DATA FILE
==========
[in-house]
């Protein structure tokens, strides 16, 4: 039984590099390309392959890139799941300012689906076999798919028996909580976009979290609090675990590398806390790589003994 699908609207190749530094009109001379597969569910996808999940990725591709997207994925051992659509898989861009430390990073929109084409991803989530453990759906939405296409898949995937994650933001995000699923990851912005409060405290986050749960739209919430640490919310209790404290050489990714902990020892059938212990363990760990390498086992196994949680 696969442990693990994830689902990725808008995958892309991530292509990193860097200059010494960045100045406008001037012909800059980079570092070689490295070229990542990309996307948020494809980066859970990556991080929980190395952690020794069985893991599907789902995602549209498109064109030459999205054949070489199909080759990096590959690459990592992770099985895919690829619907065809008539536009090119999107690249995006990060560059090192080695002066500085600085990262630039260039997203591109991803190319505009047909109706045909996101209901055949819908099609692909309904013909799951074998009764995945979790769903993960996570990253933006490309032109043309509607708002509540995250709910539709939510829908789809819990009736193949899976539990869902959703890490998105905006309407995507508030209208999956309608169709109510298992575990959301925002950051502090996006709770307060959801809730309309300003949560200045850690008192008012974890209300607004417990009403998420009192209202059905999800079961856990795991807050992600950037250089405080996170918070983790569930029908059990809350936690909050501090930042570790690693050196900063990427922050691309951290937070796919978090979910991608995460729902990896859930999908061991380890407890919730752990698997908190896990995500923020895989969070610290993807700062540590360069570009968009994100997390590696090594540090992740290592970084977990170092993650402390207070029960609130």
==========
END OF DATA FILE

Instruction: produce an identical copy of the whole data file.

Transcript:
[in-house]
């Protein structure tokens, strides 16, 4: 039984590099390309392959890139799941300012689906076999798919028996909580976009979290609090675990590398806390790589003994 699908609207190749530094009109001379597969569910996808999940990725591709997207994925051992659509898989861009430390990073929109084409991803989530453990759906939405296409898949995937994650933001995000699923990851912005409060405290986050749960739209919430640490919310209790404290050489990714902990020892059938212990363990760990390498086992196994949680 696969442990693990994830689902990725808008995958892309991530292509990193860097200059010494960045100045406008001037012909800059980079570092070689490295070229990542990309996307948020494809980066859970990556991080929980190395952690020794069985893991599907789902995602549209498109064109030459999205054949070489199909080759990096590959690459990592992770099985895919690829619907065809008539536009090119999107690249995006990060560059090192080695002066500085600085990262630039260039997203591109991803190319505009047909109706045909996101209901055949819908099609692909309904013909799951074998009764995945979790769903993960996570990253933006490309032109043309509607708002509540995250709910539709939510829908789809819990009736193949899976539990869902959703890490998105905006309407995507508030209208999956309608169709109510298992575990959301925002950051502090996006709770307060959801809730309309300003949560200045850690008192008012974890209300607004417990009403998420009192209202059905999800079961856990795991807050992600950037250089405080996170918070983790569930029908059990809350936690909050501090930042570790690693050196900063990427922050691309951290937070796919978090979910991608995460729902990896859930999908061991380890407890919730752990698997908190896990995500923020895989969070610290993807700062540590360069570009968009994100997390590696090594540090992740290592970084977990170092993650402390207070029960609130």